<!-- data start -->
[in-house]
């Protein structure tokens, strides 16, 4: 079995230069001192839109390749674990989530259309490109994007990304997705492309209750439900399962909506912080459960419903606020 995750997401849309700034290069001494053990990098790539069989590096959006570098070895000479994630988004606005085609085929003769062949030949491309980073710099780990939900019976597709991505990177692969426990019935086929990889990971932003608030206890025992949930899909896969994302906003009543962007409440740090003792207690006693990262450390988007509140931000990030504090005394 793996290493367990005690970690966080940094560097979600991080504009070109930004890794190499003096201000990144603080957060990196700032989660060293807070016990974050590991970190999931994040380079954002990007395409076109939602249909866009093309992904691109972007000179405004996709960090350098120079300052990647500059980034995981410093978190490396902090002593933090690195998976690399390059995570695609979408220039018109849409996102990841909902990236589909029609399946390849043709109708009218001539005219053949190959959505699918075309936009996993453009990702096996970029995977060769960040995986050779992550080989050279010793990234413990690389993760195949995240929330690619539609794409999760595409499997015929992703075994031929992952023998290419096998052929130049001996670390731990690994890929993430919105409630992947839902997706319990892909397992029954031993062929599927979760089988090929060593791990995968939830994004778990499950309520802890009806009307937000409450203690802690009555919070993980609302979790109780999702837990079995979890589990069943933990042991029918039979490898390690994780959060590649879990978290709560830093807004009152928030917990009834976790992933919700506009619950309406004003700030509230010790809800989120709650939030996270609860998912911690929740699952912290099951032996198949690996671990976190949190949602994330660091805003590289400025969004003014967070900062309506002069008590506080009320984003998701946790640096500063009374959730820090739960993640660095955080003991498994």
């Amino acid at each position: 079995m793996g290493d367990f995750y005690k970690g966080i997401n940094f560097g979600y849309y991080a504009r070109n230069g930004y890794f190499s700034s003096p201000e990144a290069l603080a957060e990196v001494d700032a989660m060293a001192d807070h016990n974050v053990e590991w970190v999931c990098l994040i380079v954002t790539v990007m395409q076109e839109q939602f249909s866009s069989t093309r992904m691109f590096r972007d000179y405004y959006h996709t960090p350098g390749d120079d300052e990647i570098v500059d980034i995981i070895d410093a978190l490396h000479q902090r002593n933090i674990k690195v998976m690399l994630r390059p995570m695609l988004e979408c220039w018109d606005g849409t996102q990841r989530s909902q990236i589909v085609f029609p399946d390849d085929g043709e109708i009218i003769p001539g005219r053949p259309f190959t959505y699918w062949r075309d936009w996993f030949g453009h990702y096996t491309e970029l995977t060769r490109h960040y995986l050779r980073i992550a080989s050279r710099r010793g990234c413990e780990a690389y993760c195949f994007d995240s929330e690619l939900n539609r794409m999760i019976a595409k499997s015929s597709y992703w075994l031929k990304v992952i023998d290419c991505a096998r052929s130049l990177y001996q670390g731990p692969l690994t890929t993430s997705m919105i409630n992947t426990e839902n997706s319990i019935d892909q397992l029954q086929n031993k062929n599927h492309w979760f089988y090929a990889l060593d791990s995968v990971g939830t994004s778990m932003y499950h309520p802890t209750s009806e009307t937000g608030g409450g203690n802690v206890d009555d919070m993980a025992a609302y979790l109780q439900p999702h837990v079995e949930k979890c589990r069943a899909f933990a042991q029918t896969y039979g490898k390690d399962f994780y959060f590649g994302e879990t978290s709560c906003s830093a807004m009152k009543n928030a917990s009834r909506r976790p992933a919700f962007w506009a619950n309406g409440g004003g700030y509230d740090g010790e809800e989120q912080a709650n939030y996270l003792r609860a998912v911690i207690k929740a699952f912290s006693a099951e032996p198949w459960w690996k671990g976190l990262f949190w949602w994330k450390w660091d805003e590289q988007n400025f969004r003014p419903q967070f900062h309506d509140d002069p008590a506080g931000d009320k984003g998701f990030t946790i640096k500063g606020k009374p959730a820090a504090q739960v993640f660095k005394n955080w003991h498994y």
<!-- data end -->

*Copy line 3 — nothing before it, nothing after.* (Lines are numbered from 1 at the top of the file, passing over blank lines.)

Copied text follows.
């Amino acid at each position: 079995m793996g290493d367990f995750y005690k970690g966080i997401n940094f560097g979600y849309y991080a504009r070109n230069g930004y890794f190499s700034s003096p201000e990144a290069l603080a957060e990196v001494d700032a989660m060293a001192d807070h016990n974050v053990e590991w970190v999931c990098l994040i380079v954002t790539v990007m395409q076109e839109q939602f249909s866009s069989t093309r992904m691109f590096r972007d000179y405004y959006h996709t960090p350098g390749d120079d300052e990647i570098v500059d980034i995981i070895d410093a978190l490396h000479q902090r002593n933090i674990k690195v998976m690399l994630r390059p995570m695609l988004e979408c220039w018109d606005g849409t996102q990841r989530s909902q990236i589909v085609f029609p399946d390849d085929g043709e109708i009218i003769p001539g005219r053949p259309f190959t959505y699918w062949r075309d936009w996993f030949g453009h990702y096996t491309e970029l995977t060769r490109h960040y995986l050779r980073i992550a080989s050279r710099r010793g990234c413990e780990a690389y993760c195949f994007d995240s929330e690619l939900n539609r794409m999760i019976a595409k499997s015929s597709y992703w075994l031929k990304v992952i023998d290419c991505a096998r052929s130049l990177y001996q670390g731990p692969l690994t890929t993430s997705m919105i409630n992947t426990e839902n997706s319990i019935d892909q397992l029954q086929n031993k062929n599927h492309w979760f089988y090929a990889l060593d791990s995968v990971g939830t994004s778990m932003y499950h309520p802890t209750s009806e009307t937000g608030g409450g203690n802690v206890d009555d919070m993980a025992a609302y979790l109780q439900p999702h837990v079995e949930k979890c589990r069943a899909f933990a042991q029918t896969y039979g490898k390690d399962f994780y959060f590649g994302e879990t978290s709560c906003s830093a807004m009152k009543n928030a917990s009834r909506r976790p992933a919700f962007w506009a619950n309406g409440g004003g700030y509230d740090g010790e809800e989120q912080a709650n939030y996270l003792r609860a998912v911690i207690k929740a699952f912290s006693a099951e032996p198949w459960w690996k671990g976190l990262f949190w949602w994330k450390w660091d805003e590289q988007n400025f969004r003014p419903q967070f900062h309506d509140d002069p008590a506080g931000d009320k984003g998701f990030t946790i640096k500063g606020k009374p959730a820090a504090q739960v993640f660095k005394n955080w003991h498994y």